M3GAN is the Queer Icon I Didn’t Know I Needed


Zara Irshad, Senior Staff Writer

A modern Chucky, a stylish Anabelle, a female Ultron, a four-foot-tall android with an attitude.

M3GAN made headlines long before her debut horror film was released earlier this month. The film was produced by Blumhouse, the same studio responsible for horror hits such as the “Happy Death Day” films and “The Black Phone”; M3GAN has swept box offices, raking in $30.2 million in ticket sales during opening weekend alone.

The plot is pretty straightforward: Toy engineer Gemma (Allison Williams) takes in her young orphaned niece Cady (Violet McGraw) but finds herself far from ready to care for a child. Instead, she pairs Cady with M3GAN, an AI prototype that she has been developing for work. In typical horror style, nothing goes according to plan with M3GAN, who takes her role as Cady’s protector a little too seriously. 

The film’s viral marketing campaign — in which an army of dancers dressed like M3GAN perform the doll’s quirky dance moves to Taylor Swift’s 2019 track “It’s Nice to Have a Friend” — was just jarring enough to catch the attention of social media users. The M3GAN army seemed to pop up everywhere, from the Empire State Building and the New York subway to the film’s premiere in Los Angeles. 

Imitation is the sincerest form of flattery, and M3GAN impersonators have been plentiful since the film’s release. From Kentucky-based drag queen Champagne’s M3GAN-themed performance to Aubrey Plaza’s M3GAN-themed SNL skit, it’s clear that this murderous little AI doll has come to occupy a murderous place in the hearts of many. 

But how did M3GAN come to be a gay icon?  

The New York Times dubbed it “the gayest non-gay horror film to make a splash since ‘The Babadook’ became a subversive Pride mascot six years ago,” and members of the LGBTQ+ community have rallied behind M3GAN, embracing her with open arms.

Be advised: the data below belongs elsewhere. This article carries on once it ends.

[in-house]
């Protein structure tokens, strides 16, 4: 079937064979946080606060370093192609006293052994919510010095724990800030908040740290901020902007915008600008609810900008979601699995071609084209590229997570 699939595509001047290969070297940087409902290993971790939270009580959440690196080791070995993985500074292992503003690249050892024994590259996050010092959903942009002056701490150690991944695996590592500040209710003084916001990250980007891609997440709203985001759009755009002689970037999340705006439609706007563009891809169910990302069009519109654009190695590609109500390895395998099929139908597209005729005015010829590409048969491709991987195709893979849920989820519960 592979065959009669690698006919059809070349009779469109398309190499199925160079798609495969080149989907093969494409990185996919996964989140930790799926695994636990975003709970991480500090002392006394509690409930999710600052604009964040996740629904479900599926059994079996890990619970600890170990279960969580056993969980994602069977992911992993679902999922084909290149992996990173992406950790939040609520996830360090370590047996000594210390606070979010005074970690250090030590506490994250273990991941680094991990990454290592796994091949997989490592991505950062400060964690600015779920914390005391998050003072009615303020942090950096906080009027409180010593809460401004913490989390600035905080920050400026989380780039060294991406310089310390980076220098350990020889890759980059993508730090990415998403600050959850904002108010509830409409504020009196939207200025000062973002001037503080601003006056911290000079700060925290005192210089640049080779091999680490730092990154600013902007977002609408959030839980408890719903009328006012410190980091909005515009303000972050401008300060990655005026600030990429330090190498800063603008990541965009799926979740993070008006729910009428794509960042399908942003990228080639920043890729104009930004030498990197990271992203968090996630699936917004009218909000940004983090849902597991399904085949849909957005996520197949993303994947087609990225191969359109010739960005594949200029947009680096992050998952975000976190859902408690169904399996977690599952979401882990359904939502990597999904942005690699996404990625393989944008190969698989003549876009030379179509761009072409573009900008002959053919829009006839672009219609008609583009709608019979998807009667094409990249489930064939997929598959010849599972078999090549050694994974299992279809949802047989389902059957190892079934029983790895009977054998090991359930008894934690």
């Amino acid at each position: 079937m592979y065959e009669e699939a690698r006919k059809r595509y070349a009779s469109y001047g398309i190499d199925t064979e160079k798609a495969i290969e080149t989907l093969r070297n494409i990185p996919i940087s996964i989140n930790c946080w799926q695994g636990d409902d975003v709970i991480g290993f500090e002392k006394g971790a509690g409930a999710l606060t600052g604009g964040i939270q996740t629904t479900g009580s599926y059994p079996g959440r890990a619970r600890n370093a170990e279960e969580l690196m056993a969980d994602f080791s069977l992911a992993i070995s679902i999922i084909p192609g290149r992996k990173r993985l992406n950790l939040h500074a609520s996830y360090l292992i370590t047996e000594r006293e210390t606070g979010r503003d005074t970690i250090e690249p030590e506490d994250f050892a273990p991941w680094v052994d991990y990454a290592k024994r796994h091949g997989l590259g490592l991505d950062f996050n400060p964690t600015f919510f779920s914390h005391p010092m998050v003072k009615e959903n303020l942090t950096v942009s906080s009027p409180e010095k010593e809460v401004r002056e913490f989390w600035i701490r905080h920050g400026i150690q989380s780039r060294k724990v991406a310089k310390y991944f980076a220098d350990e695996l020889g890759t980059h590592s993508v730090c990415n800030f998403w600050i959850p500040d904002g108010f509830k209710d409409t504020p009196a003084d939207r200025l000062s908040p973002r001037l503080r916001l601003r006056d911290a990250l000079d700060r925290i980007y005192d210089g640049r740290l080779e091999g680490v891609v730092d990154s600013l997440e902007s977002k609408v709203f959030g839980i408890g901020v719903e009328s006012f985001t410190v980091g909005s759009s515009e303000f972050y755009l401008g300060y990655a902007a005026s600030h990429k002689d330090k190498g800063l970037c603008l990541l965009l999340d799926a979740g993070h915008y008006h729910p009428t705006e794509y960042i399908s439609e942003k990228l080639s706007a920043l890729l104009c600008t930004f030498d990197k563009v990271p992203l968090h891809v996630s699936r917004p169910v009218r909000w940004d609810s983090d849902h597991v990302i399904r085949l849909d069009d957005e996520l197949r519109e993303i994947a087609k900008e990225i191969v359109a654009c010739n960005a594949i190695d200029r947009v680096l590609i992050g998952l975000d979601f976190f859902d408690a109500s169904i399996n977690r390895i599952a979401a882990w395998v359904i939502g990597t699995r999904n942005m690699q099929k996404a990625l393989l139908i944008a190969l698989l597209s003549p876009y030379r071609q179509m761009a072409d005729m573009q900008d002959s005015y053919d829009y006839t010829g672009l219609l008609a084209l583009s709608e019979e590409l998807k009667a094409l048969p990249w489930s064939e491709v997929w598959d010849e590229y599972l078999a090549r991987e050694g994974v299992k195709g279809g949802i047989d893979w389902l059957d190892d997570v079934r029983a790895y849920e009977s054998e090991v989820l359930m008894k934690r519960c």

There is nothing explicitly queer about the film or M3GAN herself, yet there is an inherent sense of queerness about it. M3GAN writer Akela Cooper suggests in an interview with SFX that it’s “the idea of found family,” while GQ writer Jack King suggests that it may be her personality (in particular, her use of gay lingo and lower-case text on Twitter and the way that she “reads bitches for filth, then kills them”). 

As a queer person, I can’t quite put my finger on it. M3GAN was ultimately built as a companion, a nurturing figure in a child’s life who always has their best interests in mind. Her primary function is to protect. Perhaps the notion of such fervent protection, a rock-solid ally, is something that resonates with queer audiences. Not to mention her flashy accessorizing (Why does an AI doll need sunglasses? It doesn’t, M3GAN is just stylish) and fierce attitude. M3GAN (quite literally) slays throughout the film, turning from sweet to murderous at the drop of a pin as she fiercely (and obsessively) protects Cady. Yes, maybe M3GAN takes things to extremes, but on a base level, she’s crazy because she cares. Isn’t that what family is all about? 

Regardless of the reason, the Princess Diana-like-fixation of M3GAN is well underway. The gays love her, and with a 94% Rotten Tomatoes score and a sequel secured for 2025, it looks like M3GAN isn’t going anywhere. 

In my eyes, and the eyes of countless M3GAN-crazed queers, she can do no wrong. She is camp. She is horror. She is the moment. She is a gay icon.

Image courtesy of IMDb